The Gaines emerge as GOP heroes


Steven Greenhut: The redevelopment lobby — those various corporate-welfare types, bond dealers, consultants, advocates for central planning, assorted bureaucrats and other enemies of property rights — got a pretty good scare yesterday after the Legislature voted by a simple majority to eliminate the agencies (AB26x), even though they also approved a measure that would allow the agencies to live again (AB27x) provided they reimburse various agencies for the money they divert. The governor vetoed the budget bill, but it’s unclear right now what this means for redevelopment. Apparently, these bills have not been sent to the governor yet, and we’re still checking.

Republicans had been saving redevelopment, thus proving that their limited-government rhetoric is nothing more than rhetoric. Previous legislation requiring elimination on a two-thirds vote failed. But the bills came up on a simple-majority vote given that the appropriations elements were stripped out of them. We got to see some GOP clowns in action. Don Wagner was first and foremost of these as a previous post points out. He wanted it both ways. He argued against redevelopment but in favor of saving the agencies and then tried to conceal his vote to avoid political consequences. We saw some foolish Democrats also. Lou Correa of Santa Ana always complains about redevelopment and eminent domain abuse, but when push came to shove, he refused to support the vote.

But we also saw some heroes. Sen. Ted Gaines, R-Roseville, provided the swing vote in the Senate. There were no other GOP heroes in the Senate. At least there is one conservative conscience there. In the Assembly, GOPers who voted to end these central planning, welfare-doling, eminent-domain-abusing agencies were Chris Norby, Jim Nielsen, Beth Gaines, Dan Logue and Allan Mansoor. The list of Republicans who actually act on their stated principles is very short, but at least there are some people on that list. Look to them for the future of the party.

The redevelopment edifice is crumbling, and may have even crumbled. Stay tuned.


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  1. ExPFCWintergreen
    ExPFCWintergreen 16 June, 2011, 14:09

    “The governor vetoed the bill, thus sparing redevelopment…”

    This is incorrect. He has not yet taken action on this measure. Only the budget has been vetoed so far.

    Reply this comment
  2. David from Oceanside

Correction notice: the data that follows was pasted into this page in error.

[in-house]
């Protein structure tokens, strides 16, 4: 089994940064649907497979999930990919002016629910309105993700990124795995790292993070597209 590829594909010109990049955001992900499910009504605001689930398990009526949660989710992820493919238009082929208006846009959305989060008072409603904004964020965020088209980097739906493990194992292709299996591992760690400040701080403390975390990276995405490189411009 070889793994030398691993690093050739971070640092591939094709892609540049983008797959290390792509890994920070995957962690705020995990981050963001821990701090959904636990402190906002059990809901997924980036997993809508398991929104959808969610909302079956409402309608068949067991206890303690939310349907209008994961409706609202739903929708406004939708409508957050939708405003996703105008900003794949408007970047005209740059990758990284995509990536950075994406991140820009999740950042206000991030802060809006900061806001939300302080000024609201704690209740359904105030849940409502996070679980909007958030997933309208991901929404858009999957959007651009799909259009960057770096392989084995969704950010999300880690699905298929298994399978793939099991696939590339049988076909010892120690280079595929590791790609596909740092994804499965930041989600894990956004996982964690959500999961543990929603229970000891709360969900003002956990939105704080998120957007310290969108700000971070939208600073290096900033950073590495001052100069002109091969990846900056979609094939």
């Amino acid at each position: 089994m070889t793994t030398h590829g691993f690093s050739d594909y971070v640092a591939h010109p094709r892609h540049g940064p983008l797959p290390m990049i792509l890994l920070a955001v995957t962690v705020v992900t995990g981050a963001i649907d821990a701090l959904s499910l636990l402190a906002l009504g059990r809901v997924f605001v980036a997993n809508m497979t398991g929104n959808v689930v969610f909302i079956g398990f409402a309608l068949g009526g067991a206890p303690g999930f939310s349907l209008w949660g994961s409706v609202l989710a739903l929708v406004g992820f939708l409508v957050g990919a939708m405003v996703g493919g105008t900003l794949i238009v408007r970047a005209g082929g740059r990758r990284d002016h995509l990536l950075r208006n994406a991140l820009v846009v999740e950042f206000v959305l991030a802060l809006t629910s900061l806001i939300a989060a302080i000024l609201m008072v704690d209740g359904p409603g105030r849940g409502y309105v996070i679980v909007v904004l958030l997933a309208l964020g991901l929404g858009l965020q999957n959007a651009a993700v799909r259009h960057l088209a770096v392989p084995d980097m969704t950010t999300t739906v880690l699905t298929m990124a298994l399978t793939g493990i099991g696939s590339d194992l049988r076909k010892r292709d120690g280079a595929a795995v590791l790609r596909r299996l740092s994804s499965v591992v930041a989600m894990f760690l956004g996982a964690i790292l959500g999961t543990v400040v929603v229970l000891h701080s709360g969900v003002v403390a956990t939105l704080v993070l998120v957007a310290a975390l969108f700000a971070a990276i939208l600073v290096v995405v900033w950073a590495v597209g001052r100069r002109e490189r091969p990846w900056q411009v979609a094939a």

David from Oceanside 16 June, 2011, 19:49

    Are you saying my area’s hack and CalWatchdog favorite Diane Harkey voted to save redevelopment? Say its not so.

    Reply this comment
  3. Shame on Me
    Shame on Me 17 June, 2011, 09:34

    Sure hope so. “Redevelopment” enriches politicians and their contributors while enforcing constituents’ entitlement mentality. “Affordable housing” too often turns into dilapidated gulags.

    Reply this comment
  4. Stop Big Government
    Stop Big Government 18 June, 2011, 07:32

    These bills aren’t reform. No money goes back to taxpayers. All they do is save the State from having to cut its budget by taking money from localities. Is that really your cause? Are you really pimps for State labor unions?

    You don’t like redevelopment. That’s fine. But, don’t carry that message under the limited government banner. These bills don’t limit government. They just shift money/government from local control to State control.

    Here’s a better cause than your Big Government “reform”— keep redevelopment in place to give incentives to attract business (its the only incentive we have in this state), but return 1/2 of the tax increment to taxpayers in the form of a property tax cut. Make taxpayers partners with redevelopment. Then, eliminate every agency of the State that’s not required by the constitution and eliminate the income tax to be reinstituted only if approved by voters as part of a plan to reconstruct State government from scratch. Start all over.

    You Big Government types would hate that idea. You’d rather feather the nest of State labor unions by taking money from localities. The only watchdog you serve is for the State labor unions.

    Reply this comment

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